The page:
There must be someone reading this who knows something about when this Helvetica film is coming to London. Is it ever coming? Are there dates?
Should we try and organise it? I can think of a few places that would show it and I'm sure there are lots of people reading this who'd like to see it. Right?
So, anyone know anything?
Here's something that really annoys me.
If you've spent good money (or if your company has spent good money) on a conference or a lecture the least you can do is sit at the bloody front.
If you look closely at the picture above (bottom left, in a bit) you can see me and Beeker sat right at the front. I'm in the gold corduroy jacket, Beeker is the one looking slightly pissed off because I made her sit at the front.
What's wrong with sitting at the front? It's not bloody school.
You're probably going to hear some really interesting people so you want to be as close as you can, don't you? It's not like a fucking Derren Brown show where they're going to drag you out of the audience and make you give a stuffed donkey a blow job. So sit at the front. Ta.
This is one of the best ideas I've seen in a long time.
We rented an apartment in Barcelona last month and the owner included this basket full of every mobile charger you could ever wish for. All with Spanish plugs, obviously.
I've lost count of the amount of times I've been abroad, or even away from home in the UK, and forgotten my charger. It feels like part of you has died when that little battery finally gives up the ghost.
Six years ago, at the Edinburgh Festival I saw a mobile phone charging unit by Orange. It was like a series of small swimming pool lockers. You paid a pound, took a wristband key and you could leave your phone charging in a secure environment. Brilliant. No more forgetting, or even if you've remembered no more carrying, that bloody lead. I thought I'd soon see them everywhere, but I never saw another one. Have you ever seen one?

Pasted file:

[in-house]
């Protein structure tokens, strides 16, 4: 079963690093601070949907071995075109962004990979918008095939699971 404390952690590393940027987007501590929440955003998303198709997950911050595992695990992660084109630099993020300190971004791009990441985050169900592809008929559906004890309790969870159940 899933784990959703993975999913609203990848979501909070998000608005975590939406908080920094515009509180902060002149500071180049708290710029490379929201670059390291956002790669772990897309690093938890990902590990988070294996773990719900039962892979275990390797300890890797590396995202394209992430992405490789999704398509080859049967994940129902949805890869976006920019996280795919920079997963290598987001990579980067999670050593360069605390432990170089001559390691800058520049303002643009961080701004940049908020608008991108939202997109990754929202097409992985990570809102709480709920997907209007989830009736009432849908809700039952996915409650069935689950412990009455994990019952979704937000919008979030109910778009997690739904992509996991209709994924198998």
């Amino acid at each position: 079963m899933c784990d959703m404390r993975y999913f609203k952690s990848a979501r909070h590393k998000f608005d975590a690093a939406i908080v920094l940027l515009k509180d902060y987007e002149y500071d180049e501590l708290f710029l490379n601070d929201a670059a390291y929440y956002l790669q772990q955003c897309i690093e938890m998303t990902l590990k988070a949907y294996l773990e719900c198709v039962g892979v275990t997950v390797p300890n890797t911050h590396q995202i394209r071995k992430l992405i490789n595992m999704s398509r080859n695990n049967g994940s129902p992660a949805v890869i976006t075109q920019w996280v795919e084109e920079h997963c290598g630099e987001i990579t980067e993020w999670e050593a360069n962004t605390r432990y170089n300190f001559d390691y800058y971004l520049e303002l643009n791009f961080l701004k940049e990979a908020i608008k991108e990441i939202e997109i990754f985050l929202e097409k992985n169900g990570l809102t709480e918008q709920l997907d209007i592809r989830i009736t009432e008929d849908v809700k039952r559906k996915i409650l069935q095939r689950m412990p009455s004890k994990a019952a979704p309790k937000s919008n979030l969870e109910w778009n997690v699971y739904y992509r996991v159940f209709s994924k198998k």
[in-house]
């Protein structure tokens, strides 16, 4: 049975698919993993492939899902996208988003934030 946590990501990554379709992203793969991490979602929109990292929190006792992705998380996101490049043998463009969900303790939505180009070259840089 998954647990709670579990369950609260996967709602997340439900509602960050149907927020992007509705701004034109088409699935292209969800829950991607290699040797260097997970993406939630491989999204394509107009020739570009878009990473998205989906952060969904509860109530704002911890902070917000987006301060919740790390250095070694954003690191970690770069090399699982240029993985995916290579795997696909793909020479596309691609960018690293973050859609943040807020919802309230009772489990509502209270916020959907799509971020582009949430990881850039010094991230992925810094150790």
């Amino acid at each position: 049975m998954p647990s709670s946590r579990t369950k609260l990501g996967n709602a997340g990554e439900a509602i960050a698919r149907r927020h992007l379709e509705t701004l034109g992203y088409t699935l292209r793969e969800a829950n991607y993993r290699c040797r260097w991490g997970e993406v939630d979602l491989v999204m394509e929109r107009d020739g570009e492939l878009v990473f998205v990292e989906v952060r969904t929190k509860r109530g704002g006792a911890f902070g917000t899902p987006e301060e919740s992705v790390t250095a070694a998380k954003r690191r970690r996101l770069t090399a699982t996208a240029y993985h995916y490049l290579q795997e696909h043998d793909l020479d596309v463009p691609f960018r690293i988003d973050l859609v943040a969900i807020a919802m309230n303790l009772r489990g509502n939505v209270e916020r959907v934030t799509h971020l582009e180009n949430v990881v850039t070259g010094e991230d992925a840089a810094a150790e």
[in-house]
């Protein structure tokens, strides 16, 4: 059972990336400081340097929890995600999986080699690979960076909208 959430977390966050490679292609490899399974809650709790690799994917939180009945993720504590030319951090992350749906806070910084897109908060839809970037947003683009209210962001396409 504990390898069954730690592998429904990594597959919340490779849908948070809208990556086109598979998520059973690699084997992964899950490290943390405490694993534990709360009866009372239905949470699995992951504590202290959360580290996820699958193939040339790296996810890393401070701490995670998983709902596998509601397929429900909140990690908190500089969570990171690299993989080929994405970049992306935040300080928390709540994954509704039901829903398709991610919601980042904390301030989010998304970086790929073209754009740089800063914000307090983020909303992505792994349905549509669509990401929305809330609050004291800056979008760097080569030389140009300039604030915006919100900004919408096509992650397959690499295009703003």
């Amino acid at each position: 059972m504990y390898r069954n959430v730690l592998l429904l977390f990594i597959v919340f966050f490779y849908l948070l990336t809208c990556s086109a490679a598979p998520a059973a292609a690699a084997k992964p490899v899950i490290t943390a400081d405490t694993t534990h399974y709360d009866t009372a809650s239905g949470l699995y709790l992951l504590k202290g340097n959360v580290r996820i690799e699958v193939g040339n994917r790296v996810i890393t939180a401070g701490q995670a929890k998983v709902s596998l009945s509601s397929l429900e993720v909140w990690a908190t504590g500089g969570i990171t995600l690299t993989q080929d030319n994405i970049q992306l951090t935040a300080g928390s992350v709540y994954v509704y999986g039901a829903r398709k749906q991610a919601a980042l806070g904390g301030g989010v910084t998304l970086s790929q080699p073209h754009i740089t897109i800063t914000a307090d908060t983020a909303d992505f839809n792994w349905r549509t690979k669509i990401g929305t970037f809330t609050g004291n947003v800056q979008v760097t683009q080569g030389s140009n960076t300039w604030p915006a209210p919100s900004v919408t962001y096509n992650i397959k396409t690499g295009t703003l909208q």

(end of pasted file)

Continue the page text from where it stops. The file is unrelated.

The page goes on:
The other day at the D&AD judging I saw one of these. It's not the same, but it's very similar. It may even be the same company that makes them.
Don't you think it's a good idea? I can imagine them in office receptions, at train stations and airports throughout the land.
I met three people last week (who weren't friends of Russell) who mentioned the Interesting conference. Most of them bemoaned the fact that they didn't manage to get tickets. Have no fear because Russell has released another 100 tickets which I think you can buy today.
"Sir Martin, the chief executive of the world's second-largest advertising company, expects further strength in the internet advertising market, adding that the medium now accounts for 20 per cent of its sales. He believes the proportion of sales from the internet will rise to about a third of its business as penetration picks up in continental Europe."
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There is a good (and in my humble opinion - fair) article about the design vs advertising D&AD thing over on Michael Johnson's blog.